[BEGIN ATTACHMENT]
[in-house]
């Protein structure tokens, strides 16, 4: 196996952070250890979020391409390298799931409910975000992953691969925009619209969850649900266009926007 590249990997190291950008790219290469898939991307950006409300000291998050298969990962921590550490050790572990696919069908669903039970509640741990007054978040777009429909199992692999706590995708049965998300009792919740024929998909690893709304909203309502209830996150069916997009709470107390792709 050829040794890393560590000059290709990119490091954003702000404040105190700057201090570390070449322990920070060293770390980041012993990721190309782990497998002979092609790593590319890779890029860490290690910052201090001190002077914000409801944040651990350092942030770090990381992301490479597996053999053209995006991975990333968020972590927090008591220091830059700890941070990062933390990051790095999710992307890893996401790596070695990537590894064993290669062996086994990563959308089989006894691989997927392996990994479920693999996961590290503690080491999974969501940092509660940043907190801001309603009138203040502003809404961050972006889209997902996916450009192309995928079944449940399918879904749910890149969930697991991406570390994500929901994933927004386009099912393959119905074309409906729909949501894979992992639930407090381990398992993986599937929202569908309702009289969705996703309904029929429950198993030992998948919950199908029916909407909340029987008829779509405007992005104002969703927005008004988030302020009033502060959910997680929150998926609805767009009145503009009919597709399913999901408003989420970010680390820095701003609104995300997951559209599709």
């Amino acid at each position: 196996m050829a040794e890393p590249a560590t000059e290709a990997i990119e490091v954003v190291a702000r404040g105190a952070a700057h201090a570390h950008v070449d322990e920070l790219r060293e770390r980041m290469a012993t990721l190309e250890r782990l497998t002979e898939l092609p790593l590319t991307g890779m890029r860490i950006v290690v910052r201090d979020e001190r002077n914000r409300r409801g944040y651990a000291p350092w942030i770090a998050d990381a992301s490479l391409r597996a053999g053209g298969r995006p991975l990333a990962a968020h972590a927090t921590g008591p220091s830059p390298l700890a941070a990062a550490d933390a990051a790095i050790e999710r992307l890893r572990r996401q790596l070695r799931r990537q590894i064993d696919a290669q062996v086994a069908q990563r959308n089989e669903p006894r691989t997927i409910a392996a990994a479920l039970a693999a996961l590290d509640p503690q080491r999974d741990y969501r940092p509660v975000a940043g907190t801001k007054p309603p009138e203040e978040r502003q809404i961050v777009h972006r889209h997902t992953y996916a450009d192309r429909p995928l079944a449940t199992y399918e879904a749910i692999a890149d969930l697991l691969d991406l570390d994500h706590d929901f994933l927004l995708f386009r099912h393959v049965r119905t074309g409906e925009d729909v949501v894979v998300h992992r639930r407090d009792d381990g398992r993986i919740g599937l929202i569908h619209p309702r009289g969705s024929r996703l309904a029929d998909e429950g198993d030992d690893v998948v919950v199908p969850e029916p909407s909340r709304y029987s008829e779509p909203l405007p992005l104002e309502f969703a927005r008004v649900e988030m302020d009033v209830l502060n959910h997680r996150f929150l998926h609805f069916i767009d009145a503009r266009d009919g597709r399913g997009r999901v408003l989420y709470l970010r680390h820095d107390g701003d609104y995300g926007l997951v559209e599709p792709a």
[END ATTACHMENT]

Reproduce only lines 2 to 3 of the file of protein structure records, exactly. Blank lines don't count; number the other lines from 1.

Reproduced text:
């Protein structure tokens, strides 16, 4: 196996952070250890979020391409390298799931409910975000992953691969925009619209969850649900266009926007 590249990997190291950008790219290469898939991307950006409300000291998050298969990962921590550490050790572990696919069908669903039970509640741990007054978040777009429909199992692999706590995708049965998300009792919740024929998909690893709304909203309502209830996150069916997009709470107390792709 050829040794890393560590000059290709990119490091954003702000404040105190700057201090570390070449322990920070060293770390980041012993990721190309782990497998002979092609790593590319890779890029860490290690910052201090001190002077914000409801944040651990350092942030770090990381992301490479597996053999053209995006991975990333968020972590927090008591220091830059700890941070990062933390990051790095999710992307890893996401790596070695990537590894064993290669062996086994990563959308089989006894691989997927392996990994479920693999996961590290503690080491999974969501940092509660940043907190801001309603009138203040502003809404961050972006889209997902996916450009192309995928079944449940399918879904749910890149969930697991991406570390994500929901994933927004386009099912393959119905074309409906729909949501894979992992639930407090381990398992993986599937929202569908309702009289969705996703309904029929429950198993030992998948919950199908029916909407909340029987008829779509405007992005104002969703927005008004988030302020009033502060959910997680929150998926609805767009009145503009009919597709399913999901408003989420970010680390820095701003609104995300997951559209599709």
């Amino acid at each position: 196996m050829a040794e890393p590249a560590t000059e290709a990997i990119e490091v954003v190291a702000r404040g105190a952070a700057h201090a570390h950008v070449d322990e920070l790219r060293e770390r980041m290469a012993t990721l190309e250890r782990l497998t002979e898939l092609p790593l590319t991307g890779m890029r860490i950006v290690v910052r201090d979020e001190r002077n914000r409300r409801g944040y651990a000291p350092w942030i770090a998050d990381a992301s490479l391409r597996a053999g053209g298969r995006p991975l990333a990962a968020h972590a927090t921590g008591p220091s830059p390298l700890a941070a990062a550490d933390a990051a790095i050790e999710r992307l890893r572990r996401q790596l070695r799931r990537q590894i064993d696919a290669q062996v086994a069908q990563r959308n089989e669903p006894r691989t997927i409910a392996a990994a479920l039970a693999a996961l590290d509640p503690q080491r999974d741990y969501r940092p509660v975000a940043g907190t801001k007054p309603p009138e203040e978040r502003q809404i961050v777009h972006r889209h997902t992953y996916a450009d192309r429909p995928l079944a449940t199992y399918e879904a749910i692999a890149d969930l697991l691969d991406l570390d994500h706590d929901f994933l927004l995708f386009r099912h393959v049965r119905t074309g409906e925009d729909v949501v894979v998300h992992r639930r407090d009792d381990g398992r993986i919740g599937l929202i569908h619209p309702r009289g969705s024929r996703l309904a029929d998909e429950g198993d030992d690893v998948v919950v199908p969850e029916p909407s909340r709304y029987s008829e779509p909203l405007p992005l104002e309502f969703a927005r008004v649900e988030m302020d009033v209830l502060n959910h997680r996150f929150l998926h609805f069916i767009d009145a503009r266009d009919g597709r399913g997009r999901v408003l989420y709470l970010r680390h820095d107390g701003d609104y995300g926007l997951v559209e599709p792709a």